In a 2011 TED Talk, Skylar Tibbits describes an amazing future of manufacturing and creating objects. A trending TED Talk, we decided there must be something there worth exploring and sharing with others. Watch it for yourself before reading on!
We found that, at its core, Skylar’s TED Talk focused on possibility and the steps he and his team had taken to achieve it. By crafting a desired possibility, presenters can shine a positive light on mistakes, while also garnering excitement for the future. After reviewing Skylar’s speech, we compiled a list of actions to complete in your own presentations. Keep in mind these 3 P’s the next time you are preparing to present possibility to audiences:
Pose a question
Right at the beginning – literally in the presentation title – Skylar asks a question. “Can we make things that make themselves?” he ponders. By creating a title slide that doubles as an audience question, you reveal several things about yourself. You show that not only are you analytical and curious, but you are also open to suggestions and opposing opinions. An additional tip: Place yourself in the mindset of your average audience member. What questions might they ask about your topic, product, idea, or service? Write out a list of those questions that relate to the content you want to present and build your presentation title from there.
Provide an overview
It doesn’t matter how you go about it, but please, oh please, let your audience know what to expect from your presentation. The process shouldn’t take longer than a minute. And it’s easy too. Read how Skylar did it:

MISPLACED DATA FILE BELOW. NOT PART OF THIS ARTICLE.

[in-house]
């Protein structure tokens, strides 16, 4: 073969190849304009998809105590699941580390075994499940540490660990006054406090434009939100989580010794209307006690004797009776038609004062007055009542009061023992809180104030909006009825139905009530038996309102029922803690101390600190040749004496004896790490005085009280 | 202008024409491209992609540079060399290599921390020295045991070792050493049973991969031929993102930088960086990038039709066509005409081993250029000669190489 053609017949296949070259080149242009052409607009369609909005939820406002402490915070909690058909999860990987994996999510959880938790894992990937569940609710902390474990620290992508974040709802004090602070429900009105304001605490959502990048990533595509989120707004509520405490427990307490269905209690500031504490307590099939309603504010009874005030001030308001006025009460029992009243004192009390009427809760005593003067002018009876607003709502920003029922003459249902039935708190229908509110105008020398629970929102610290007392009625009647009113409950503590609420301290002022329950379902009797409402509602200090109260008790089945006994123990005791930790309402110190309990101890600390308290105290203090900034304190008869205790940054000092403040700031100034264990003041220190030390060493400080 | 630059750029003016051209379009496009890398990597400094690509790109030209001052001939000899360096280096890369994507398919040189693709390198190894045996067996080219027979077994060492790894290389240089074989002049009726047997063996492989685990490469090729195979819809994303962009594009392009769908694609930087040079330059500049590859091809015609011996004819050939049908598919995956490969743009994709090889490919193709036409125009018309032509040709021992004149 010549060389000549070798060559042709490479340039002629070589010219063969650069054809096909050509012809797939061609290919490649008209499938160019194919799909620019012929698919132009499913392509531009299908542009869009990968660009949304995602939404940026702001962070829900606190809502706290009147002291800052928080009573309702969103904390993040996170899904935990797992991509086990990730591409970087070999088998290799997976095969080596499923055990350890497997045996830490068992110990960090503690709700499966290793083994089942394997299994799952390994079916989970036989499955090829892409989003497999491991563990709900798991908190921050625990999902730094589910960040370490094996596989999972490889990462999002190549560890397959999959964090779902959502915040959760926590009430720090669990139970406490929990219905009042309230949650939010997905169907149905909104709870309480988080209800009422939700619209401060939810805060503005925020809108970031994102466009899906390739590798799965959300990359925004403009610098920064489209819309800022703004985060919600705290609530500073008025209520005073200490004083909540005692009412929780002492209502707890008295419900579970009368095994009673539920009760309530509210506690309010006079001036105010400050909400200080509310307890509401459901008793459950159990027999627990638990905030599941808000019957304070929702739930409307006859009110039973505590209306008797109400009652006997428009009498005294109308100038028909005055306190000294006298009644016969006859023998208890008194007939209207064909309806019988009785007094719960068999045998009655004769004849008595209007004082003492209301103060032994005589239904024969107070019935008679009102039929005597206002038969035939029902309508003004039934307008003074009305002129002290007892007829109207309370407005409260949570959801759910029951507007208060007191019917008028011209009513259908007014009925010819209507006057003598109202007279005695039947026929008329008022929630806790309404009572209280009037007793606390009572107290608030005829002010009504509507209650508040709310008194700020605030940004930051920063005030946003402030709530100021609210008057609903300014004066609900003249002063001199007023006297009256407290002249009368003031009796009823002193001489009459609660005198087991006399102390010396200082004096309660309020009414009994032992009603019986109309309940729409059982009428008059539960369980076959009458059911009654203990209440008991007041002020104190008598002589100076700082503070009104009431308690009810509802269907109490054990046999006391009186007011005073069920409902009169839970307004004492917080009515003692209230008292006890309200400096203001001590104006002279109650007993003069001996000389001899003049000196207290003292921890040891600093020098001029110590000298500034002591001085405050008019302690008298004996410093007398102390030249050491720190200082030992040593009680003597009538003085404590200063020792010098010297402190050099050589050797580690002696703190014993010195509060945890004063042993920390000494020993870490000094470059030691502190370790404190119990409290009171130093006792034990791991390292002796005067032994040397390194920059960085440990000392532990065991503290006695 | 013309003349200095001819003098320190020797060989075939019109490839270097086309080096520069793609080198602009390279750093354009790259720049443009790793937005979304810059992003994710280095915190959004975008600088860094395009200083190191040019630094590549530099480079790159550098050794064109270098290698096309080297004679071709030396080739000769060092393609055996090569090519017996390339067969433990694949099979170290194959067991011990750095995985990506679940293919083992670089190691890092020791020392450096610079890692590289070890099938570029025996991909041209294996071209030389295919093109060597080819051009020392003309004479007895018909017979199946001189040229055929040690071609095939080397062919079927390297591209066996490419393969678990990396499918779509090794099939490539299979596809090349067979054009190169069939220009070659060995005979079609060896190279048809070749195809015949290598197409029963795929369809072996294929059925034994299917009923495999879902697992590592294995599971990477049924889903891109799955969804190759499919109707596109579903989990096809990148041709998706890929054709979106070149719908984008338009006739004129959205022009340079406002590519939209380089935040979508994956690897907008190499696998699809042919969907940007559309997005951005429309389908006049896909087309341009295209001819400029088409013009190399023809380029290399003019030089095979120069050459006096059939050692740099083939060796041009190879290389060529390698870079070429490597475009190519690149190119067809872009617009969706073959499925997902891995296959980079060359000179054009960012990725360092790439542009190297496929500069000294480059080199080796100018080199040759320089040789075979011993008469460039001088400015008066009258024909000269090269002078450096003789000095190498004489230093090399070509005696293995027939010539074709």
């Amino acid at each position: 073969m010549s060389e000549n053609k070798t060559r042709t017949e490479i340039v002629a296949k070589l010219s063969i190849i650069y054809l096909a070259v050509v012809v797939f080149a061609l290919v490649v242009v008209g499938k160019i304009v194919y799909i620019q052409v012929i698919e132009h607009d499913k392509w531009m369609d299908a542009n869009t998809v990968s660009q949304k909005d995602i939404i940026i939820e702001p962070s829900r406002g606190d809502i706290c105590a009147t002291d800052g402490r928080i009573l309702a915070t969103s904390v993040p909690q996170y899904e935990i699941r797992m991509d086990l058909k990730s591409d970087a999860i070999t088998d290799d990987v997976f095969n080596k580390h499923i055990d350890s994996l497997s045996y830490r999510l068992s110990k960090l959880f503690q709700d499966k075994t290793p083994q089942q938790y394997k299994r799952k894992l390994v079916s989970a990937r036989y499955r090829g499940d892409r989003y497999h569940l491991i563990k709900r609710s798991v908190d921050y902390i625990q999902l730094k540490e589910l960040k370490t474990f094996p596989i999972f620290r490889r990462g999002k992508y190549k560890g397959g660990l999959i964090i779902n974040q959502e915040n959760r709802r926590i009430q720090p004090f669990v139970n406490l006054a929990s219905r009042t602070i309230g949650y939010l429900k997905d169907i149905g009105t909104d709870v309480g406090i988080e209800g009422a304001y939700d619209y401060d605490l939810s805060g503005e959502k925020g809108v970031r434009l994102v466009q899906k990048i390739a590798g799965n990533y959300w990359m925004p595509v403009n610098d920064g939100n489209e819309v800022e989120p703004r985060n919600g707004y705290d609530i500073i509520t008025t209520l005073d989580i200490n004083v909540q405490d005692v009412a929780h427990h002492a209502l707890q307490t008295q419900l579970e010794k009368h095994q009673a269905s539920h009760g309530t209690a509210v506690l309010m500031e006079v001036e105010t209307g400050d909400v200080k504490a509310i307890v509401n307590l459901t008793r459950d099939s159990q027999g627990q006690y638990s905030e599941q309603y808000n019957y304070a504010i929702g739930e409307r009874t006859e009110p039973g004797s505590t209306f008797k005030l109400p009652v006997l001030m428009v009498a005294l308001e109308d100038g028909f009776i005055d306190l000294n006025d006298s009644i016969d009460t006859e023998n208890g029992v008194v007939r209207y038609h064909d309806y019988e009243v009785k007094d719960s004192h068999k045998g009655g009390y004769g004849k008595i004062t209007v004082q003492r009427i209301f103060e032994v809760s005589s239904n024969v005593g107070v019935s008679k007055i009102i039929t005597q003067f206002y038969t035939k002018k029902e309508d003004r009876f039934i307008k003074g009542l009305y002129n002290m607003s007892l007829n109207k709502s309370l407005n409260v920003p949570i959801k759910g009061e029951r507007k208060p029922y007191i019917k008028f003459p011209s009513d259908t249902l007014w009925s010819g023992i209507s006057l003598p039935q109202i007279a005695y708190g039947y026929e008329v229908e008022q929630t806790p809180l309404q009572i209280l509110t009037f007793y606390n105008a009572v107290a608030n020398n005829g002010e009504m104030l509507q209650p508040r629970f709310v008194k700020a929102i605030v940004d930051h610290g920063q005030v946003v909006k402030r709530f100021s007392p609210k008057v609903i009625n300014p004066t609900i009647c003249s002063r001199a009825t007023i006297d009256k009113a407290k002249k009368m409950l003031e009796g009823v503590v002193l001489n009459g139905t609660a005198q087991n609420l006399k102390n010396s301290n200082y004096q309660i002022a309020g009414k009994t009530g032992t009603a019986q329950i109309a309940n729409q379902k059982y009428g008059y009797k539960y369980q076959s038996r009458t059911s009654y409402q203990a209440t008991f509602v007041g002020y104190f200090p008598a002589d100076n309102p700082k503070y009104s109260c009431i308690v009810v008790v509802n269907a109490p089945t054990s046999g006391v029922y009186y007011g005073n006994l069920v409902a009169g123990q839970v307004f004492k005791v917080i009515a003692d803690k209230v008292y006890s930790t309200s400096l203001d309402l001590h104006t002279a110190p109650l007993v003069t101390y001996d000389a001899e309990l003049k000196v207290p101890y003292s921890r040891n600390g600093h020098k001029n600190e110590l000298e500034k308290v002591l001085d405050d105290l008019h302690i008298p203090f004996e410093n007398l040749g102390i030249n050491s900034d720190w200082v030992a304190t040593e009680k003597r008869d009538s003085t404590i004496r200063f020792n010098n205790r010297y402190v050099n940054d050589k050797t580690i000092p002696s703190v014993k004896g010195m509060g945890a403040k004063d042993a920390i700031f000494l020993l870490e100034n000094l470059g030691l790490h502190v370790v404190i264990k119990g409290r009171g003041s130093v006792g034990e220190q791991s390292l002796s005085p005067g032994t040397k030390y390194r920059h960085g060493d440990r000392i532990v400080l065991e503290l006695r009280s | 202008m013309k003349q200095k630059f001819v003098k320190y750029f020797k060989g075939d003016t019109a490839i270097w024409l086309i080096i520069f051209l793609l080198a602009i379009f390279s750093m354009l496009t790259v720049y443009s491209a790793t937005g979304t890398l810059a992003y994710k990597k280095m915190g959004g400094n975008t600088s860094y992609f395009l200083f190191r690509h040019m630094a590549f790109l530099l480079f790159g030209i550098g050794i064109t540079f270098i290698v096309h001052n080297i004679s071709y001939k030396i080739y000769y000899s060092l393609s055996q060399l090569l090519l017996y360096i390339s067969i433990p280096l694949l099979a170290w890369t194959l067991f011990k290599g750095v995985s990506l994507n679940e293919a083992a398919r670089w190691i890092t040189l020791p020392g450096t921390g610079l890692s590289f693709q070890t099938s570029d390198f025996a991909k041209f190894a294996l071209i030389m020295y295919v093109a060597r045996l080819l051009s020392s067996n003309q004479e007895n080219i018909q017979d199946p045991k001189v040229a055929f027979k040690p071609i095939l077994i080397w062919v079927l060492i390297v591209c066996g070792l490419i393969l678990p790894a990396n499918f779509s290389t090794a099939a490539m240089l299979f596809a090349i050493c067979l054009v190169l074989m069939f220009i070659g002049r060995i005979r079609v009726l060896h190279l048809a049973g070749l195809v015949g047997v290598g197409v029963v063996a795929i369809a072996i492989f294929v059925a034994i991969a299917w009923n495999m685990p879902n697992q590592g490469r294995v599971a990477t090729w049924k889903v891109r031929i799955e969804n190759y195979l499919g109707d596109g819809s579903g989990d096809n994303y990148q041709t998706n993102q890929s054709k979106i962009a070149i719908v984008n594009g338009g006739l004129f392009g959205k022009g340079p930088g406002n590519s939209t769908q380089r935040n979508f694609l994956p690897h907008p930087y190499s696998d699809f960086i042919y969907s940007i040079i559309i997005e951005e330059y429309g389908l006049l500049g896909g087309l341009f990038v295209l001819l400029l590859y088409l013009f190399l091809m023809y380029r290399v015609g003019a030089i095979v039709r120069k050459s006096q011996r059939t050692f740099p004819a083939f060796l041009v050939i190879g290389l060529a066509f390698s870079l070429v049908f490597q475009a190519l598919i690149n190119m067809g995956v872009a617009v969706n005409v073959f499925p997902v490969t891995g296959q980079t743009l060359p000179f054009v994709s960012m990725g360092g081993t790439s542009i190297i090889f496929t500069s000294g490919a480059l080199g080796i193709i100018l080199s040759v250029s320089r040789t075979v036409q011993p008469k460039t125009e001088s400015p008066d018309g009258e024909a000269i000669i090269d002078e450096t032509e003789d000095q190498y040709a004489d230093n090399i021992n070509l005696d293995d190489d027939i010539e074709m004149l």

“I believe that soon our buildings and machines will be self-assembling, replicating and repairing themselves. So I’m going to show you what I believe is the current state of manufacturing, and then compare that to some natural systems.” – Skylar Tibbits
Tell your audience the 3 or 4 main points you plan to discuss over the course of the designated allotment of time. Give them the headlines so that at any point during the talk, they will have a mental grasp on how much longer the presentation might be.
Plan a brief speech
Within a little over 6 minutes, Skylar’s TED Talk envisioned a future of possibility. He offered information on 3 projects related to his presentation message – each involving science-heavy components to explain to the audience.
“So I’m going to show you a number of projects that my colleagues and I at MIT are working on to achieve this self-assembling future.” – Skylar Tibbits
If you’ve listened to his TED Talk, you’ll notice that you don’t always have to dig deep into the weeds on your presentation topic. Keeping it high level and relatively broad can work to your advantage. More attendees will comprehend your message. And more attendees will retain your primary points as well.
Have you ever thought about how cultivating possibility could improve your presentations? Start today! Here are some resources to guide you: